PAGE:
All posts tagged: Science Fiction

Top 5 Tuesday: Books Set In Space

Oh boy, am I excited about today’s Top 5 Tuesday from Shanah over at the Bionic Book Worm, because the focus is on books set in space—a topic squarely in my field of vision. And, as someone who read a lot of SFF over the years (check out the SFF books in my Library) I can now share some of my favourite titles with you. #1. RIMRUNNERS — by C. J. Cherryh is one of Cherryh’s numerous Company War novels. But this one is dark, gritty and a great view of military ‘grunts’ in space. As WO Bet Yeager, from the losing side, is forced to hide in plain sight aboard an enemy ship—with a death warrant on her head—and try to figure out a way to survive long enough to get off. #2. THE HITCHHIKER’S GUIDE TO THE GALAXY — by Douglas Adams, yes, I’ve mentioned this before, and I’ll probably mention it again at some point in the future DON’T PANIC! This classic is a fun (and at times yes, silly) read in …

Fictional Friday #1

P R O P H E C Y THE ELECTRICAL STORM raged across the darkening sky, in complete contrast to what Arianrhod felt. Or, to be more exact, what she didn’t feel. She didn’t feel anything. In fact, she felt empty, devoid of any emotion. A fact which bothered her on many levels. Had she compartmentalized them all—as was her want in times of stress—or did she just not feel anything as many seemed to believe? It had been four weeks to the day since her mother—who they were now calling the great Don—had passed away. And, in that time, all hell had broken loose. In many ways it was fitting that a storm should rage tonight of all nights. The night she had to give her final answer to the Council. Would she, as her mother’s heir, give up the life she led and take up the reigns of power to become the next Mhor Rioghain? The next Great Queen? As Captain of the prestigious Star Cruiser, the Bright World, pride of the Prydain …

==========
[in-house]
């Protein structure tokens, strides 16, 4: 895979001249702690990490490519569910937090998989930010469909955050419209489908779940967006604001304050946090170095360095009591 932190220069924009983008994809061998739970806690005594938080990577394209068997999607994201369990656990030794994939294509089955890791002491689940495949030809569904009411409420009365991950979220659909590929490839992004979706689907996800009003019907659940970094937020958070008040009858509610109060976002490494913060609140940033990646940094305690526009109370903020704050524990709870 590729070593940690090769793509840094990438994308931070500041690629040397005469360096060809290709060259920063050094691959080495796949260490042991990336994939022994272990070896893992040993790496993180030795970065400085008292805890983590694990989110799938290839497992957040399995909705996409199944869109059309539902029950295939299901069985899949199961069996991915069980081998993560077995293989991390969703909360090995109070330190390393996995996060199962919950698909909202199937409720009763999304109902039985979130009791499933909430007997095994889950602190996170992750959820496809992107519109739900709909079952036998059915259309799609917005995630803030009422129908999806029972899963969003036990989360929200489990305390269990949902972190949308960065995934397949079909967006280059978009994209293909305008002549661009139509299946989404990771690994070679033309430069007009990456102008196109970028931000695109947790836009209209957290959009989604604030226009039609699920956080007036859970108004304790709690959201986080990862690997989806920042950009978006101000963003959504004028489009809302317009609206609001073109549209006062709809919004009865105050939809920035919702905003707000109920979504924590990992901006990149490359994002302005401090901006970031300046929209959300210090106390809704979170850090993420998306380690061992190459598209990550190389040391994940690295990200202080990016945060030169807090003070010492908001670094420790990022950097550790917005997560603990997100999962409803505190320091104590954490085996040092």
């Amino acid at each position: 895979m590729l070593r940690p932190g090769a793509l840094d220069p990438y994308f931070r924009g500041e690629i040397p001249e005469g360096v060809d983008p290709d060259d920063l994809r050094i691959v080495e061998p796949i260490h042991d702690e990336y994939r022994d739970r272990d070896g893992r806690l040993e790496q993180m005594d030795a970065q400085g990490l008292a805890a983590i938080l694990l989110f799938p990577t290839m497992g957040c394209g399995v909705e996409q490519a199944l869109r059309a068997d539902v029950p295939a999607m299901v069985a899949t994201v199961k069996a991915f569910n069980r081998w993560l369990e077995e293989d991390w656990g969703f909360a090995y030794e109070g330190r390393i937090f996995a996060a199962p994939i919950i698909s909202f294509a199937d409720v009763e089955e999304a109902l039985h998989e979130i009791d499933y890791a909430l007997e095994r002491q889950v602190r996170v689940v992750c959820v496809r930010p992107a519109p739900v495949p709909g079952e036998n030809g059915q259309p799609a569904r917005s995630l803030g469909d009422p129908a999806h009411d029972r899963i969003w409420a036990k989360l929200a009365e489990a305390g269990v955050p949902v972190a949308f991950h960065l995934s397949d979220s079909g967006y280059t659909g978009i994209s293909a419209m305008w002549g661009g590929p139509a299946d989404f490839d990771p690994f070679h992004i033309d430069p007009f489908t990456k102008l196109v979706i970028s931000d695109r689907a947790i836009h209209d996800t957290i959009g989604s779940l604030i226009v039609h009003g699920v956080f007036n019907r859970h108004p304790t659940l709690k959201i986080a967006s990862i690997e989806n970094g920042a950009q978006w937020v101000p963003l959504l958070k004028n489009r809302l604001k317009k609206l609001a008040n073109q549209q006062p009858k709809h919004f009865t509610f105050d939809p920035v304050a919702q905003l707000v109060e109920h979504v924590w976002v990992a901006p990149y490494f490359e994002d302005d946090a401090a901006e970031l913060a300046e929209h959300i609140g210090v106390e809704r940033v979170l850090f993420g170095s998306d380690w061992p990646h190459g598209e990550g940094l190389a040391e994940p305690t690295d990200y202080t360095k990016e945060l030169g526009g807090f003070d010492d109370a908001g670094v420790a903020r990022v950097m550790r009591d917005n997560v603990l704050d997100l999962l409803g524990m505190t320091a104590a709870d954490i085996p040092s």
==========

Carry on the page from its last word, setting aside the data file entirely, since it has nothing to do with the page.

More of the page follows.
A Lady of Letters: Part 1

10 St James’s Sq, London November 26, 1852 Dear Mister Turing, You arrived in a fluster on my doorstep yesterday without so much as a gentlemen’s calling card nor, may I say, wearing anything approaching gentlemen’s attire. And an uncovered head in public, Mr. Turing? Tut-tut. But let us set aside how scruffily dressed you were. You then proceeded to badger and cajole my butler, Samson, physically and forcibly gain entrance to my home, and chaotically open and slam nigh on every room door on the premise instead of waiting, as Mr. Samson suggested you do, in the hallway. As any proper person might. But, as I have found out to your detriment, you are neither polite nor a gentleman, Mr. Turing. What you are, I have yet to determine. Forcible? Most certainly. Irascible? Without question, and quite possibly, incoherent to a point of madness. You most certainly are in need of either a calming tonic or a dose of Madam Pompadour’s French Gin. Either way, it is what I finally discerned after deciphering the …